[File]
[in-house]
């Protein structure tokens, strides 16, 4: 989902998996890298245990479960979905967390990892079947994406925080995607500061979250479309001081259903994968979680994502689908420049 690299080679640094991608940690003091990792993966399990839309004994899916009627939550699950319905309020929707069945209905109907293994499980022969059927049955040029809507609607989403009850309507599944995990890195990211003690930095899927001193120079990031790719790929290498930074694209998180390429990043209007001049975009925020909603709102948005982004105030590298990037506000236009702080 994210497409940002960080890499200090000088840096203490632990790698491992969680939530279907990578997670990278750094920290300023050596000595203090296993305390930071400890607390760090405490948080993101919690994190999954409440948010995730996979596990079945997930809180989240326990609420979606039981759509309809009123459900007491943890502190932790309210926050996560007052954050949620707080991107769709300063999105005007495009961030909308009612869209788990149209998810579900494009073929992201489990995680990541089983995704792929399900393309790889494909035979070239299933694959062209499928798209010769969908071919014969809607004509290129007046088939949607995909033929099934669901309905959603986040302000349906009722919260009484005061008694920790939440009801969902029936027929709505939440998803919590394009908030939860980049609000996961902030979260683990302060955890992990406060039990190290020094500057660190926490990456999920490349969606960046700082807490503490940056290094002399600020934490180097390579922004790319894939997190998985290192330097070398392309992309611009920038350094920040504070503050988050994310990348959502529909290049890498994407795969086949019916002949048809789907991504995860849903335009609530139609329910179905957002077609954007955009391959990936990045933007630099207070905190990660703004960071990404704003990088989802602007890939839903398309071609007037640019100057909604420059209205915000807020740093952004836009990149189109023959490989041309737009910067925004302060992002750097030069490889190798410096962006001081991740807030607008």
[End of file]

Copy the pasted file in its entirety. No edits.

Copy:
[in-house]
């Protein structure tokens, strides 16, 4: 989902998996890298245990479960979905967390990892079947994406925080995607500061979250479309001081259903994968979680994502689908420049 690299080679640094991608940690003091990792993966399990839309004994899916009627939550699950319905309020929707069945209905109907293994499980022969059927049955040029809507609607989403009850309507599944995990890195990211003690930095899927001193120079990031790719790929290498930074694209998180390429990043209007001049975009925020909603709102948005982004105030590298990037506000236009702080 994210497409940002960080890499200090000088840096203490632990790698491992969680939530279907990578997670990278750094920290300023050596000595203090296993305390930071400890607390760090405490948080993101919690994190999954409440948010995730996979596990079945997930809180989240326990609420979606039981759509309809009123459900007491943890502190932790309210926050996560007052954050949620707080991107769709300063999105005007495009961030909308009612869209788990149209998810579900494009073929992201489990995680990541089983995704792929399900393309790889494909035979070239299933694959062209499928798209010769969908071919014969809607004509290129007046088939949607995909033929099934669901309905959603986040302000349906009722919260009484005061008694920790939440009801969902029936027929709505939440998803919590394009908030939860980049609000996961902030979260683990302060955890992990406060039990190290020094500057660190926490990456999920490349969606960046700082807490503490940056290094002399600020934490180097390579922004790319894939997190998985290192330097070398392309992309611009920038350094920040504070503050988050994310990348959502529909290049890498994407795969086949019916002949048809789907991504995860849903335009609530139609329910179905957002077609954007955009391959990936990045933007630099207070905190990660703004960071990404704003990088989802602007890939839903398309071609007037640019100057909604420059209205915000807020740093952004836009990149189109023959490989041309737009910067925004302060992002750097030069490889190798410096962006001081991740807030607008």